Man drawing a game strategyIt’s NFL Draft Combine time again. Looks like the first pick, by the Tampa Bucs, will be quarterback Jameis Winston of Florida State. Not much doubt he deserves the honor; he’s the most NFL-ready player at the game’s most valuable position. But selecting him, and giving him the contract his position will merit, requires a team to ignore more than a few warning signs.

Fact is, Jameis Winston may be one seriously mixed up 21 year old.

Don’t take my word for it. Check out this brief summary of the evidence.

Jameis’ defenders tend to dismiss this as ‘immaturity’. No doubt that has a lot to do with it. But to a seasoned counselor, there’s another way to view it.

For one thing, these aren’t isolated incidents. They start when he’s an 18 year old freshman and continue on through his playing career. In counseling, we’re always on the lookout for patterns in problem behavior. They suggest something deeper and more persistent than youthful mistakes.

Also, Jameis doesn’t seem to learn from his experiences. He’s received an unusual amount of public criticism and exposure. It’s true that as a star player, he’s subject to scrutiny well beyond that experienced by other college students. Still, that should be seen as a major disincentive for a repeat offense. So why hasn’t all the flak motivated Jameis to be more cautious?

In our sports-mad world, the true star athlete lives in a protective cocoon. That’s in part because of the money and prestige attached to his success, not just for the kid but for the school and also for the community at large. A star player expects to be treated better than his peers– to draw the easy class schedule, to receive special tutoring, to bask in the admiration and adulation of fans. Somehow, despite this protection, Jameis is still making the front page of the newspaper. And not in a good way.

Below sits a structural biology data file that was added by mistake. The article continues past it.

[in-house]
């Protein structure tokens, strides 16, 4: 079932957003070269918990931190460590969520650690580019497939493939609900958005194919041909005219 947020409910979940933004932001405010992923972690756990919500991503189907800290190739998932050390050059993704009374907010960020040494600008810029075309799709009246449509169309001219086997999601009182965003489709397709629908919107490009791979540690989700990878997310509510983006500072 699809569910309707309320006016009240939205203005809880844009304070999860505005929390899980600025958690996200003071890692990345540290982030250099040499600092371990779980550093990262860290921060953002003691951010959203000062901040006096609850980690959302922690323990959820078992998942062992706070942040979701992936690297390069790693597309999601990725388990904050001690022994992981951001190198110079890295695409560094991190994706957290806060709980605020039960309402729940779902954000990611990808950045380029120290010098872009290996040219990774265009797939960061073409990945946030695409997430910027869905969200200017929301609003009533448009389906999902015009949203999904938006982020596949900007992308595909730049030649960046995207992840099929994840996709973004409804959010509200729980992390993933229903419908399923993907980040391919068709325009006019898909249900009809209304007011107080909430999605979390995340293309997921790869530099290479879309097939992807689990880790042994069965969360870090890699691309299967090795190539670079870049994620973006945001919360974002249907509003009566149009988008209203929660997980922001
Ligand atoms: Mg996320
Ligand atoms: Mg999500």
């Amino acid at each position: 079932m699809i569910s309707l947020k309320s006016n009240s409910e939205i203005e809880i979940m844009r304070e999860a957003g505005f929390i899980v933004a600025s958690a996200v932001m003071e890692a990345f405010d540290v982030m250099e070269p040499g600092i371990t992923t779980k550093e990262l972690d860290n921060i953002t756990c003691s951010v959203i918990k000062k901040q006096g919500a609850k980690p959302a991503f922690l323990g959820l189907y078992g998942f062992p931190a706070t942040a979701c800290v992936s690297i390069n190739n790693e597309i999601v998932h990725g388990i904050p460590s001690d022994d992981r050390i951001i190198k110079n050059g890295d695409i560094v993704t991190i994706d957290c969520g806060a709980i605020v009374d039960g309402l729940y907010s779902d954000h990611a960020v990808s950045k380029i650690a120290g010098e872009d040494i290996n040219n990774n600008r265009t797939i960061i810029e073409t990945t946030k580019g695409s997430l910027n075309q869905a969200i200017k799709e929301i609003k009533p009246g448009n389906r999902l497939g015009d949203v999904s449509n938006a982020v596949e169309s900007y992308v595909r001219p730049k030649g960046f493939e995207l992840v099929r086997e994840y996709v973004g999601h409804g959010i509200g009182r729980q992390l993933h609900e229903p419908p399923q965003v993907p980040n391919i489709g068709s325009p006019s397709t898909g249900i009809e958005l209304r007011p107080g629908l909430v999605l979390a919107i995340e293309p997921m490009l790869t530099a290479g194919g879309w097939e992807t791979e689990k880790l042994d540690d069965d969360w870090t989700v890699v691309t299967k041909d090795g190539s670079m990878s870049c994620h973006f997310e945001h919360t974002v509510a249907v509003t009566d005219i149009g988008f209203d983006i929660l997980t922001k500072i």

Perhaps most disturbing, Jameis Winston’s difficulties to date suggest character traits like impulsiveness,  aggressiveness, and a predilection for pointless risk-taking. Those traits are often associated with future problems with authority, including law enforcement.

So despite the obvious talent, he’s a risky pick for any team looking to get a return on their investment. If somehow it doesn’t pan out, we’ll at least have a pretty good idea what happened.

Please Comment Below


Good comment, Jeff. Thing that bothers me about Jameis is he’s so intelligent — really exceptionally so — and he comes from a stable home (his dad works for the county) so he hasn’t had the challenges some of the other athletes have faced — and yet his decision-making reflects a real oppositional streak. Kind of like Manziel last year. Of course a lot of us have oppositional traits but we’re not under the sort of scrutiny that these guys are.

Comment by Scott McMillin — March 6, 2015 @ 8:03 am

He is quite the controversy. He’s truly gifted on the field and his college coach called him the smartest player he’s ever coached. His football mentality has been compared to Peyton Manning, one of the smartest quarterbacks of all time. But off the field he is a complete mess and has been in a wide range of trouble since his college career began. It’s difficult to say why the disconnect for him occurs without a complete assessment from a trained professional. No doubt, with some outside help from the proper resources, along with a concentrated effort on his part, he might do quite well in the NFL. But it will take a lot of work and diligence. Time will tell.

Comment by Jeff — March 4, 2015 @ 1:58 pm

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